“There’s no better gender. We’re all equals,” Shelby added. “At Lyons, people don’t see me as a woman: they see a person.

“Trade jobs aren’t just exclusive to one gender. I’ve been working in a hands-on trade type role since I left school. It’s important that I’m treated like a human that matters to me.

“When I worked for a courier company, some of the managers saw gender and not the person. In the morning, when we were unloading the van, I would be picking up heavier parcels than the lads – I didn’t have to prove anything, but I could do as good a job as the lads.”

Shelby attributes this attitude towards women in the workplace as a “lack of education and understanding” as to what women are capable of, both physically and mentally. It’s now her goal to inspire other women to step up and follow their career dreams.

“I think a lot of women who work in the UK feel like they have to prove themselves, especially in male-dominated roles. It depends on the person. If you’re confident like I am, then I don’t think so, but I know a lot of women in roles like mine do feel like that.”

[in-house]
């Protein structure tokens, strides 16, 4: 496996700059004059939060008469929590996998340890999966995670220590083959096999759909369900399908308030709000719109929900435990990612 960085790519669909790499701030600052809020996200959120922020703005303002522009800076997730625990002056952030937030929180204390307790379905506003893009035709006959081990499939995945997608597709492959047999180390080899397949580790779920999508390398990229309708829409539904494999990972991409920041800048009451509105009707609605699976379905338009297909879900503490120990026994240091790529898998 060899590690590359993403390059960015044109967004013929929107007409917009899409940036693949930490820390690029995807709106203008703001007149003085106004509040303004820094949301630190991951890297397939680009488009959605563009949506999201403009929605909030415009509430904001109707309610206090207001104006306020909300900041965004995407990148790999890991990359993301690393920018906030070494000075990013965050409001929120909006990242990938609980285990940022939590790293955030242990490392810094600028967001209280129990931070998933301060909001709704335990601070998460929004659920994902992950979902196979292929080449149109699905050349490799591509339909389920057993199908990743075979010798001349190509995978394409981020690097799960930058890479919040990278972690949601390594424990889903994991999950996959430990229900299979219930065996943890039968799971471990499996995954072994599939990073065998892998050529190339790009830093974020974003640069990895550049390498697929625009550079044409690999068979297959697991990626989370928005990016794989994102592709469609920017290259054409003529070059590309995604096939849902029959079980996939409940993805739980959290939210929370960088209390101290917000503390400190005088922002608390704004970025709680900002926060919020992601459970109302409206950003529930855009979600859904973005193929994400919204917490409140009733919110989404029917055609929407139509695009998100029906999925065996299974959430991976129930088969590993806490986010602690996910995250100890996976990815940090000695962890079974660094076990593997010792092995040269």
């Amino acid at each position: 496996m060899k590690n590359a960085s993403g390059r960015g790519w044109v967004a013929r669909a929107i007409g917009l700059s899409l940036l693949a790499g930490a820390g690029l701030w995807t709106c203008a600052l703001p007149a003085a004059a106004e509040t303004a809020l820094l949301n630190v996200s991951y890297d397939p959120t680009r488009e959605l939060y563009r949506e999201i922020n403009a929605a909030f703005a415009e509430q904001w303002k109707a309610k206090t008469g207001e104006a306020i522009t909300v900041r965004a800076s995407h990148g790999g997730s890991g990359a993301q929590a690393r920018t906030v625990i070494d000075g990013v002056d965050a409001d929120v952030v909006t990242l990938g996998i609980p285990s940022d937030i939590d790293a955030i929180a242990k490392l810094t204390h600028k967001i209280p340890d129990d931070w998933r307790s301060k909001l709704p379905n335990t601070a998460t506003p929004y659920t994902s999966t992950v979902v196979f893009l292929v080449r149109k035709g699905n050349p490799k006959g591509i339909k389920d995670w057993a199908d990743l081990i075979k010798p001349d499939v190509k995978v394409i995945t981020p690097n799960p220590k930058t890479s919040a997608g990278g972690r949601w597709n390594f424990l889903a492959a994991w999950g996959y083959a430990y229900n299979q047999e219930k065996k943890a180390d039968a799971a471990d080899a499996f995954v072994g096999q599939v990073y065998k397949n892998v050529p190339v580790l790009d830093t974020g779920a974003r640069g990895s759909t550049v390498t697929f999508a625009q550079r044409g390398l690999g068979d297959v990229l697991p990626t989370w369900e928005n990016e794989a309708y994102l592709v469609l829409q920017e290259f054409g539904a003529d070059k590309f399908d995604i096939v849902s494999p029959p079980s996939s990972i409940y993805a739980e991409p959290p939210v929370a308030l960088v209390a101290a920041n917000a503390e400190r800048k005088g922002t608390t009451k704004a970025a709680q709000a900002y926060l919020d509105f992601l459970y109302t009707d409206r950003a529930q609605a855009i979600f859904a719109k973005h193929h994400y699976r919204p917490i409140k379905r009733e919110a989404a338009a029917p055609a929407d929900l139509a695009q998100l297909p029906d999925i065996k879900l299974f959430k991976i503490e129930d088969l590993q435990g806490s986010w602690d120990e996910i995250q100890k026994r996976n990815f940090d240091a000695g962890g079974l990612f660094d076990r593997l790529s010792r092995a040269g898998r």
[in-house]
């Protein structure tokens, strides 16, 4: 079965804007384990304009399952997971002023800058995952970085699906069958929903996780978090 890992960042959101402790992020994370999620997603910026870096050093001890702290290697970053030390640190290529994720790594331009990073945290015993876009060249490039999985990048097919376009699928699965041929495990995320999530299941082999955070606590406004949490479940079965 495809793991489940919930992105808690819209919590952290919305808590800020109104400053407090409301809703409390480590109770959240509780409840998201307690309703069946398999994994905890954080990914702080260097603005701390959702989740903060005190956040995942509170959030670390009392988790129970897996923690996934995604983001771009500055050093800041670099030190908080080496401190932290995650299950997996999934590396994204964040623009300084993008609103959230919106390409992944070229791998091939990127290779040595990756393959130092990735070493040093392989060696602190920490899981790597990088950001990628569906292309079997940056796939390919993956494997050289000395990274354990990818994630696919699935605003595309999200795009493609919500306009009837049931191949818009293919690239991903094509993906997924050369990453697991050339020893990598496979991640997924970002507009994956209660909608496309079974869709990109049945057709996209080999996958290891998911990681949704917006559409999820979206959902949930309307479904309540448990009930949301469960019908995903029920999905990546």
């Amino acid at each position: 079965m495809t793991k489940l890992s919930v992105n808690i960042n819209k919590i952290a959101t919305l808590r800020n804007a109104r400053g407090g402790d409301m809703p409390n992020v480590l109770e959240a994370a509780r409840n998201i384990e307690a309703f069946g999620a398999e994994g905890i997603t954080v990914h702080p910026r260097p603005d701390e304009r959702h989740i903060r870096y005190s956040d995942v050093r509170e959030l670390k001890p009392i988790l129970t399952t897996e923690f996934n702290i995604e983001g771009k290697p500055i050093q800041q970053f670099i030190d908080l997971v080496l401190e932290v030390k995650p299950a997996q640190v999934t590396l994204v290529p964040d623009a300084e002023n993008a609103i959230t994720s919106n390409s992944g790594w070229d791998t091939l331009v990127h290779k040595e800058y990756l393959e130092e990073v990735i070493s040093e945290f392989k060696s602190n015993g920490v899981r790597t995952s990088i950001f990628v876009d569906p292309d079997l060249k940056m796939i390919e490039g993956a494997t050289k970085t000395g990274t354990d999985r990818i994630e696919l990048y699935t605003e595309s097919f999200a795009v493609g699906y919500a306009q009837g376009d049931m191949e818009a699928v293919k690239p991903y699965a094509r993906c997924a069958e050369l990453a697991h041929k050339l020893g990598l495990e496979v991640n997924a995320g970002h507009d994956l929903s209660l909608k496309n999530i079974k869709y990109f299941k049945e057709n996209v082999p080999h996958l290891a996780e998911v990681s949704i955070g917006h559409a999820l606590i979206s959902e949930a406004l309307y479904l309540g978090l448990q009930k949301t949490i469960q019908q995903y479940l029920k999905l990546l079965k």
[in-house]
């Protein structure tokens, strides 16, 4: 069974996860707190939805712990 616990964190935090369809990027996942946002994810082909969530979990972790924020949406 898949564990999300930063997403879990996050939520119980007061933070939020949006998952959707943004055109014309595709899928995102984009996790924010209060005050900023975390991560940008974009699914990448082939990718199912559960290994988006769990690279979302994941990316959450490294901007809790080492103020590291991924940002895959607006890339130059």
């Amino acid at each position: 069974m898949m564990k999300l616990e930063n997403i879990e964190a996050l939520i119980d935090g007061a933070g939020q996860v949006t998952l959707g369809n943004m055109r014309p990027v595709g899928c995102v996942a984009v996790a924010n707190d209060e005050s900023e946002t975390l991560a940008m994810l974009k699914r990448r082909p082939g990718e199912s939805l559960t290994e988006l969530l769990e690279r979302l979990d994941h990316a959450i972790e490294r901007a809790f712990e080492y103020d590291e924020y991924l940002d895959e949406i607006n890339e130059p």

Breaking the bias surrounding gender-based roles is something Shelby feels proud of, especially when she tells people what she does for a living. “People are really surprised. I think it’s more the fact that you look like ‘that’ but are able to do the things I do.”

This is down to the stereotypes associated with being a woman, such as ‘attractive’ or ‘feminine,’ according to Shelby. She added: “But when I turn around and say I’m a qualified mechanic and qualified in land-based engineering, they’re shocked. That makes me proud, definitely. This is me; this is what I do. I know how to drive tractors, how to fix tractors, I’ve done ploughing, spread seeds on farms.”